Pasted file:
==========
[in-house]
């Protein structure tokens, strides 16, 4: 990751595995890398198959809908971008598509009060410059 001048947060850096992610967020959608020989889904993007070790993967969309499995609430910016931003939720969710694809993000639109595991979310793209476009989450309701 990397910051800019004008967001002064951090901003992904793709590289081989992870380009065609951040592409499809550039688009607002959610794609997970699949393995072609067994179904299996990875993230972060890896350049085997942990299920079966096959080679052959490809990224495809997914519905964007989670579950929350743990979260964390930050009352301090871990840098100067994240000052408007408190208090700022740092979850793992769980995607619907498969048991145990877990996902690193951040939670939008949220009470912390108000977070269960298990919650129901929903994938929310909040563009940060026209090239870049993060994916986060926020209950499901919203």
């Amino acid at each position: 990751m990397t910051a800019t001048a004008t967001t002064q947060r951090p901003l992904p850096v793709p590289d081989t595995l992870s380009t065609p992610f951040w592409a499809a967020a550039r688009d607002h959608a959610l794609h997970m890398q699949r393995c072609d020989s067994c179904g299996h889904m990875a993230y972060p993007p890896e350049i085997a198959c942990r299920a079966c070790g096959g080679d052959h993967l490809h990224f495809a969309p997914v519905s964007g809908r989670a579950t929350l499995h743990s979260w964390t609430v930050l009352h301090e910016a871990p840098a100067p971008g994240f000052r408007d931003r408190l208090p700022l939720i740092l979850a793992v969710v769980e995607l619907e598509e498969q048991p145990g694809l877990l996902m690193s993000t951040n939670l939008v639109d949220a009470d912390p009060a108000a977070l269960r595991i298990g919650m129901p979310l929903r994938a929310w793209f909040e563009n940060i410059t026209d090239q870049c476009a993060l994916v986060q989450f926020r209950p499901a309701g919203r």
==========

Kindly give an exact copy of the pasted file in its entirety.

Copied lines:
[in-house]
């Protein structure tokens, strides 16, 4: 990751595995890398198959809908971008598509009060410059 001048947060850096992610967020959608020989889904993007070790993967969309499995609430910016931003939720969710694809993000639109595991979310793209476009989450309701 990397910051800019004008967001002064951090901003992904793709590289081989992870380009065609951040592409499809550039688009607002959610794609997970699949393995072609067994179904299996990875993230972060890896350049085997942990299920079966096959080679052959490809990224495809997914519905964007989670579950929350743990979260964390930050009352301090871990840098100067994240000052408007408190208090700022740092979850793992769980995607619907498969048991145990877990996902690193951040939670939008949220009470912390108000977070269960298990919650129901929903994938929310909040563009940060026209090239870049993060994916986060926020209950499901919203």
């Amino acid at each position: 990751m990397t910051a800019t001048a004008t967001t002064q947060r951090p901003l992904p850096v793709p590289d081989t595995l992870s380009t065609p992610f951040w592409a499809a967020a550039r688009d607002h959608a959610l794609h997970m890398q699949r393995c072609d020989s067994c179904g299996h889904m990875a993230y972060p993007p890896e350049i085997a198959c942990r299920a079966c070790g096959g080679d052959h993967l490809h990224f495809a969309p997914v519905s964007g809908r989670a579950t929350l499995h743990s979260w964390t609430v930050l009352h301090e910016a871990p840098a100067p971008g994240f000052r408007d931003r408190l208090p700022l939720i740092l979850a793992v969710v769980e995607l619907e598509e498969q048991p145990g694809l877990l996902m690193s993000t951040n939670l939008v639109d949220a009470d912390p009060a108000a977070l269960r595991i298990g919650m129901p979310l929903r994938a929310w793209f909040e563009n940060i410059t026209d090239q870049c476009a993060l994916v986060q989450f926020r209950p499901a309701g919203r």